Some have proclaimed that it doesn’t exist, but I am sorry – the digital divide is alive and well. I know someone who teaches at the second largest high school in the nation. She is attempting to integrate technology into her classes. She also has a hard time finding all of these so-called “digital natives.”
I just got out of the keynote speech for today at the 2007 IOL conference. The speaker brought in several college students to demonstrate to us how today’s generation is different from previous generations. I loved hearing what they had to say – they did a great job. I was disappointed in the fact that the panel was not very ethnically or economically diverse. I’m sure they aren’t all rich – but they all mentioned owning things that most of the students I mentioned above will never own. I’ve surveyed those students on technology, and I have found that all of their responses were radically different than ANY fact presented to us at this session. And these students are predominately African-American.
Of course, if you travel across the digital divide in Dallas, you will see that every student is just like the ones that we saw on this panel. And – I want to make sure I point this out – I liked the panel. I thought the did a good job of representing their side of the digital divide. What I am concerned about is that I haven’t even heard the digital divide mentioned at the last 3 conferences I have been to (I’ve only been to three in the past year). But, now thanks to more scholarships and grants, we are having more students from what I call the “forgotten side” of the digital divide going on the college. Time for a wake up call…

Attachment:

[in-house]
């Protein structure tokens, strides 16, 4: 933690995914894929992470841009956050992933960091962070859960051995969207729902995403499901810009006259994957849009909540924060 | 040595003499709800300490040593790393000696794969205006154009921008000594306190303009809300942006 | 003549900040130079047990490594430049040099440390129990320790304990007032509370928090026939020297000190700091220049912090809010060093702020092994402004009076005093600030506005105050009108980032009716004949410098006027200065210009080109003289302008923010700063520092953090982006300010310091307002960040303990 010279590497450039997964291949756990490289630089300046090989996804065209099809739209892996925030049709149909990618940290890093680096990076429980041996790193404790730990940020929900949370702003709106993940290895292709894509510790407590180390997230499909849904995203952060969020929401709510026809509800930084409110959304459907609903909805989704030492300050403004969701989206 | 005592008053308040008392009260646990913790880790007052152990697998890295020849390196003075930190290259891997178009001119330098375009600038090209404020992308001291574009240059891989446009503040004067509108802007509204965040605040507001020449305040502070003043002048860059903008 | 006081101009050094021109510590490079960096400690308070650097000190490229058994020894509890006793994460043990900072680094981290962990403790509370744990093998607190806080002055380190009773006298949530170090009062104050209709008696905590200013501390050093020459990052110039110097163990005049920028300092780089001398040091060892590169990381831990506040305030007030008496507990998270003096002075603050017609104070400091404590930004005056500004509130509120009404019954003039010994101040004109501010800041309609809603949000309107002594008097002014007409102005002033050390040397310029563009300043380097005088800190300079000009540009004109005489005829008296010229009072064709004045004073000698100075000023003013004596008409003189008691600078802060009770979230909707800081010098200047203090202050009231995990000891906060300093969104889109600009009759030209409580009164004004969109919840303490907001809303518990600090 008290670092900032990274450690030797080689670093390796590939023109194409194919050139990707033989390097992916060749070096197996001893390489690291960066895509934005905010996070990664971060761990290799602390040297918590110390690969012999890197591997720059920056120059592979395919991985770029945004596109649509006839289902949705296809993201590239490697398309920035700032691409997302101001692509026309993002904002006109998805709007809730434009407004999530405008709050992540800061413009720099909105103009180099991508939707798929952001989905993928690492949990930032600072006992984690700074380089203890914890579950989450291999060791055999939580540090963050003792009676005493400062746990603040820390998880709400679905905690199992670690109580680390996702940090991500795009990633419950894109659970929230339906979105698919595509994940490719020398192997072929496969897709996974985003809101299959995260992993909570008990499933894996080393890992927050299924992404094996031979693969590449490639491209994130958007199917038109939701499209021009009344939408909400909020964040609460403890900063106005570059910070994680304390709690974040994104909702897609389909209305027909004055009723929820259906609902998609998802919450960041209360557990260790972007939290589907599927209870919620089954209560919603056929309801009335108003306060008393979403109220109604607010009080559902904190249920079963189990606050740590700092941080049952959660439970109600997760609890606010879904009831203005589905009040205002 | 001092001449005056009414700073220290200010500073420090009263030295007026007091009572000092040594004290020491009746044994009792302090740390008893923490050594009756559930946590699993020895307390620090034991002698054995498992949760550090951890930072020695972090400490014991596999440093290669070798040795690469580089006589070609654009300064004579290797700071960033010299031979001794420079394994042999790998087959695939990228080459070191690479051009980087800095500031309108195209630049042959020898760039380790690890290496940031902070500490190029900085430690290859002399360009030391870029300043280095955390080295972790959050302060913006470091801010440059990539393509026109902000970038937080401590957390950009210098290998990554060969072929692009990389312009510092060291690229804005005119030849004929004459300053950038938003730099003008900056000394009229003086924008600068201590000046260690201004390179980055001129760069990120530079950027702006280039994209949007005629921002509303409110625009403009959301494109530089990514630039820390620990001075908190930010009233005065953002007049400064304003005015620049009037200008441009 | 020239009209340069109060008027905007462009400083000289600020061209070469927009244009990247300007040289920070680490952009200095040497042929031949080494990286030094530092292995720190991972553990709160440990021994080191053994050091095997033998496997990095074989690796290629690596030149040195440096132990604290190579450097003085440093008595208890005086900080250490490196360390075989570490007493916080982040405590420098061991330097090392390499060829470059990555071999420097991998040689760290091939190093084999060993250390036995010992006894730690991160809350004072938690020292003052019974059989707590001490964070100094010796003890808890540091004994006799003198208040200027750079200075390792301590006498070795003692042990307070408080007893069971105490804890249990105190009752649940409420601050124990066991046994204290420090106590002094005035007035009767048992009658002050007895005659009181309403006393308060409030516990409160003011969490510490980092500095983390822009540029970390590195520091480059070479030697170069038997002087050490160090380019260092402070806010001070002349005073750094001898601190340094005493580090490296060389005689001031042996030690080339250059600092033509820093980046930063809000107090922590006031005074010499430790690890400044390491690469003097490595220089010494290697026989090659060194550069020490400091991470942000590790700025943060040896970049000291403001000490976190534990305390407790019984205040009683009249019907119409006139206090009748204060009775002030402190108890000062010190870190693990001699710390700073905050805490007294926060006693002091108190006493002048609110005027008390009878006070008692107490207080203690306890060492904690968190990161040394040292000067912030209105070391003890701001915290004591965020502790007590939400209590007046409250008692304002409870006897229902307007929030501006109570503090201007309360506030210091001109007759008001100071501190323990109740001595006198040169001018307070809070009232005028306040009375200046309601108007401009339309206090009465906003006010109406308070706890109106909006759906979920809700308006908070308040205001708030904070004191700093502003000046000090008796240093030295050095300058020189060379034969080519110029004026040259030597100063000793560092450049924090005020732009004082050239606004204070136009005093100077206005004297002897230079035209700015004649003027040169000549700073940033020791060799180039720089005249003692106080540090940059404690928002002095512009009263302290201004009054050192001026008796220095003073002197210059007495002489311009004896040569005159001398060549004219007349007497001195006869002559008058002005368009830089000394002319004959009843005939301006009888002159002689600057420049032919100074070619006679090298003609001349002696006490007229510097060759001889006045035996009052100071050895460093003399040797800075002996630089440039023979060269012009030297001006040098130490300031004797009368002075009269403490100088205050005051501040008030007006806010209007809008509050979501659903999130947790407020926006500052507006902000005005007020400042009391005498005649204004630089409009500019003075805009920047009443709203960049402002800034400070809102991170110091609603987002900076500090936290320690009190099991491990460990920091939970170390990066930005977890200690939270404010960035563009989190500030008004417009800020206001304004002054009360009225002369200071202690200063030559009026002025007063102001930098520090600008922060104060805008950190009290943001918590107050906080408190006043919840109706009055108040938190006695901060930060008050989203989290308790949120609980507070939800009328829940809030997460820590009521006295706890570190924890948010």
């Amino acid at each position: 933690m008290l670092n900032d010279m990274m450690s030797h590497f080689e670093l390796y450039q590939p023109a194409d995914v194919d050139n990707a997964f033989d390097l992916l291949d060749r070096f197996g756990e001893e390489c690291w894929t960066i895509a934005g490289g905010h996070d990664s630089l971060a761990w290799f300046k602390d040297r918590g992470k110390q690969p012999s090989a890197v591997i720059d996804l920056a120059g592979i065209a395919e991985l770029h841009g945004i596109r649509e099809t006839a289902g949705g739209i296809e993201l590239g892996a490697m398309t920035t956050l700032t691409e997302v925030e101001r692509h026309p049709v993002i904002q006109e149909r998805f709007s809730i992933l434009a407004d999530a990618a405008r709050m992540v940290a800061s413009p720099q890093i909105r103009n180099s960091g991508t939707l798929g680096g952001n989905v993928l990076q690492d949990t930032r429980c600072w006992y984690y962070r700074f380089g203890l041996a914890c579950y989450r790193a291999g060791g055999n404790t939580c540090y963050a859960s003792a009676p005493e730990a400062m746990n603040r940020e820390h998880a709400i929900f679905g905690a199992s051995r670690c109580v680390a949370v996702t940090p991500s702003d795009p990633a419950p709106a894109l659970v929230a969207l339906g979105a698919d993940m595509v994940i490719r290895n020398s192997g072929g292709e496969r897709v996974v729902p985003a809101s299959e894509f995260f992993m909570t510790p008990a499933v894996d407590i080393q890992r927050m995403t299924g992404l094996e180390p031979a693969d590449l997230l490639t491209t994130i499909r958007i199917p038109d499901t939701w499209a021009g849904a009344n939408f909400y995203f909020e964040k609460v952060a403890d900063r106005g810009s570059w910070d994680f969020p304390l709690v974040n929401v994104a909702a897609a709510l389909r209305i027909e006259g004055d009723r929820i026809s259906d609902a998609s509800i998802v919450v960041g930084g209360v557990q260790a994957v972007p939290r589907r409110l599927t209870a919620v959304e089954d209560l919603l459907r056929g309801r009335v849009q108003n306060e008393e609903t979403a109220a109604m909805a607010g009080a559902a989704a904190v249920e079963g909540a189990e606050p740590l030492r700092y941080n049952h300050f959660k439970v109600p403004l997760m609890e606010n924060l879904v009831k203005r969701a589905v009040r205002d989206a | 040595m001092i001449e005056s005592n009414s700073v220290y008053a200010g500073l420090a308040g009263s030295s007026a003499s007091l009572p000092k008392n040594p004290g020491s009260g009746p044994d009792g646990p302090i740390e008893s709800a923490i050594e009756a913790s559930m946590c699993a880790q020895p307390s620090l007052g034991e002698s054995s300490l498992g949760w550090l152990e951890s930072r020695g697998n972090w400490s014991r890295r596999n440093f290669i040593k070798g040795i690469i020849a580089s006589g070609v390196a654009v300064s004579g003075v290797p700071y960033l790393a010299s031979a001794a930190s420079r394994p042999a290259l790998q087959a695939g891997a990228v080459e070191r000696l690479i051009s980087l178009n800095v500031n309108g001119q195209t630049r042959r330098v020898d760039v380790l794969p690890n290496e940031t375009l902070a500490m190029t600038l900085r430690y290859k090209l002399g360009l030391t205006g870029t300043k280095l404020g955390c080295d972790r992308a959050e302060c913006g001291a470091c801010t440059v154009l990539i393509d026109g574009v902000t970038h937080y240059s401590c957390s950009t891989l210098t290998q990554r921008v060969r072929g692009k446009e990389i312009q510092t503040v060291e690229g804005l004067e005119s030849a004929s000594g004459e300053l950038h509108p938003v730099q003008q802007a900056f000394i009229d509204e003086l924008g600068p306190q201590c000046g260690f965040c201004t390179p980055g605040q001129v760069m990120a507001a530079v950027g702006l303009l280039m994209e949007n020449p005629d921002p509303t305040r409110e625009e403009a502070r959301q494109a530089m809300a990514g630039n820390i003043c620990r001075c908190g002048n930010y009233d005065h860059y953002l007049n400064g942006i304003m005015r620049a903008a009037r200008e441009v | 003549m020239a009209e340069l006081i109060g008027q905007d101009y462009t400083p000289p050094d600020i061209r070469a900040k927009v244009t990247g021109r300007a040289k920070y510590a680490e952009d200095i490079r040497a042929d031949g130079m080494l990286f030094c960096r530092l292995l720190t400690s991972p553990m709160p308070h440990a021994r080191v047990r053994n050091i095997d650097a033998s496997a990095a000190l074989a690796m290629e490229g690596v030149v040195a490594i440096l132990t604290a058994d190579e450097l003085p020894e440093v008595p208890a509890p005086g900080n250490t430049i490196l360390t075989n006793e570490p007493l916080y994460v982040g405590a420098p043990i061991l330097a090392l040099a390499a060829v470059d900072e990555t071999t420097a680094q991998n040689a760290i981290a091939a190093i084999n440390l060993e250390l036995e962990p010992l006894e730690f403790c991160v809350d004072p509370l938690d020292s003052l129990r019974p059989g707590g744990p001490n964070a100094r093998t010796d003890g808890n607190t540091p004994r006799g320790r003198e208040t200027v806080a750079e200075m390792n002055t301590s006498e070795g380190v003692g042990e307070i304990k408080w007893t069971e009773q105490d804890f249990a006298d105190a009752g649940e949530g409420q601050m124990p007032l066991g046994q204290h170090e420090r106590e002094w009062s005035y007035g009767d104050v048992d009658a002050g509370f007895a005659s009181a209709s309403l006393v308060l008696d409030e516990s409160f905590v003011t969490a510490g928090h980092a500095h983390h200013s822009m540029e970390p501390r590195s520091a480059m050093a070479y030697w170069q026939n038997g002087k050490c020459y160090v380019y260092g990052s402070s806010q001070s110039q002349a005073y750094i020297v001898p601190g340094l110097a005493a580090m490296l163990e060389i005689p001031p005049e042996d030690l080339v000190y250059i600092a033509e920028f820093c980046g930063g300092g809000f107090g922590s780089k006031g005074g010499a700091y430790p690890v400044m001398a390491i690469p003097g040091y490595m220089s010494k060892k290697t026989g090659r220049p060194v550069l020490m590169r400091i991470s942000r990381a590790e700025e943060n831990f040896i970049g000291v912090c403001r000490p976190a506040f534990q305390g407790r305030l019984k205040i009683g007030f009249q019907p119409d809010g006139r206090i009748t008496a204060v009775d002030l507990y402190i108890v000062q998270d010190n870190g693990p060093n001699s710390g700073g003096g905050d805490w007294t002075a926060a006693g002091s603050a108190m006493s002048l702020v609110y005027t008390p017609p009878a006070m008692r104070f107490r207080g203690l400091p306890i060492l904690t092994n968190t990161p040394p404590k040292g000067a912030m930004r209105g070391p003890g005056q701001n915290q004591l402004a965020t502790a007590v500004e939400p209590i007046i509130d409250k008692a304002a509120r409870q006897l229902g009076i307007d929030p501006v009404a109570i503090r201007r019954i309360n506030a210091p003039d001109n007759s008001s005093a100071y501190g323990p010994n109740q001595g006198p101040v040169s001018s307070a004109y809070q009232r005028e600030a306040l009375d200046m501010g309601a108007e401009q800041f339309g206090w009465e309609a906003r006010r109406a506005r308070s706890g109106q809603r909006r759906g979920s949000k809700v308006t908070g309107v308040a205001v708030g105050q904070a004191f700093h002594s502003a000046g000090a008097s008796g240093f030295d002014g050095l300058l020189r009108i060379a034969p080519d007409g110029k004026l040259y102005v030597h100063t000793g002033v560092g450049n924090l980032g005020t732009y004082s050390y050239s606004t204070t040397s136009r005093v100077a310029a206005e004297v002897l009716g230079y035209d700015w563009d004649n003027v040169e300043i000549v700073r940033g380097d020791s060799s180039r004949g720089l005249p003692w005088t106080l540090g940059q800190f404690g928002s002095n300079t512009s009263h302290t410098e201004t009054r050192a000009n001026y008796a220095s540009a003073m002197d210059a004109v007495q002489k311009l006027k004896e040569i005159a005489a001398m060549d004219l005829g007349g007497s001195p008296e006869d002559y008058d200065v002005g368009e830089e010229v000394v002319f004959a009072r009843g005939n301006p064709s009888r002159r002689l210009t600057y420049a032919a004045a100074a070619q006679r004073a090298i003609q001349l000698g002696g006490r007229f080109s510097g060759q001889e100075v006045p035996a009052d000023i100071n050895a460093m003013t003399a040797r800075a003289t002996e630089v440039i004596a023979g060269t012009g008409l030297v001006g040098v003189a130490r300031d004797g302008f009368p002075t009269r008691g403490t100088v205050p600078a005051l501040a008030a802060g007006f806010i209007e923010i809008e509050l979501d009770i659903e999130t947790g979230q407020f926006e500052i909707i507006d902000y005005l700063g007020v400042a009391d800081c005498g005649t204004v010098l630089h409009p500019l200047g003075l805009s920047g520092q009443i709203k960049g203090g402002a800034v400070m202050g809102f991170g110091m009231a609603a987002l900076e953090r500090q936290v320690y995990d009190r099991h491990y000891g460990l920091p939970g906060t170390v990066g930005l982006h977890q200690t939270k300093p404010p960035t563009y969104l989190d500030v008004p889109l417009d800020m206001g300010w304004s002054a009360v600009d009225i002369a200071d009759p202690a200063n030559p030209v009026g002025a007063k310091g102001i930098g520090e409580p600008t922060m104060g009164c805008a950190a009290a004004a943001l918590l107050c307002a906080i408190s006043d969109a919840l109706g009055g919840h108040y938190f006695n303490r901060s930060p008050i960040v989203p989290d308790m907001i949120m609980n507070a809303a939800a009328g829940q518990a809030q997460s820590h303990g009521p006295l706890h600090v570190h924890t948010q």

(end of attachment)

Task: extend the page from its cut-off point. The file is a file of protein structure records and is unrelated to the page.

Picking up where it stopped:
Matt is currently an Instructional Designer II at Orbis Education and a Part-Time Instructor at the University of Texas Rio Grande Valley. Previously he worked as a Learning Innovation Researcher with the UT Arlington LINK Research Lab. His work focuses on learning theory, Heutagogy, and learner agency. Matt holds a Ph.D. in Learning Technologies from the University of North Texas, a Master of Education in Educational Technology from UT Brownsville, and a Bachelors of Science in Education from Baylor University. His research interests include instructional design, learning pathways, sociocultural theory, heutagogy, virtual reality, and open networked learning. He has a background in instructional design and teaching at both the secondary and university levels and has been an active blogger and conference presenter. He also enjoys networking and collaborative efforts involving faculty, students, administration, and anyone involved in the education process.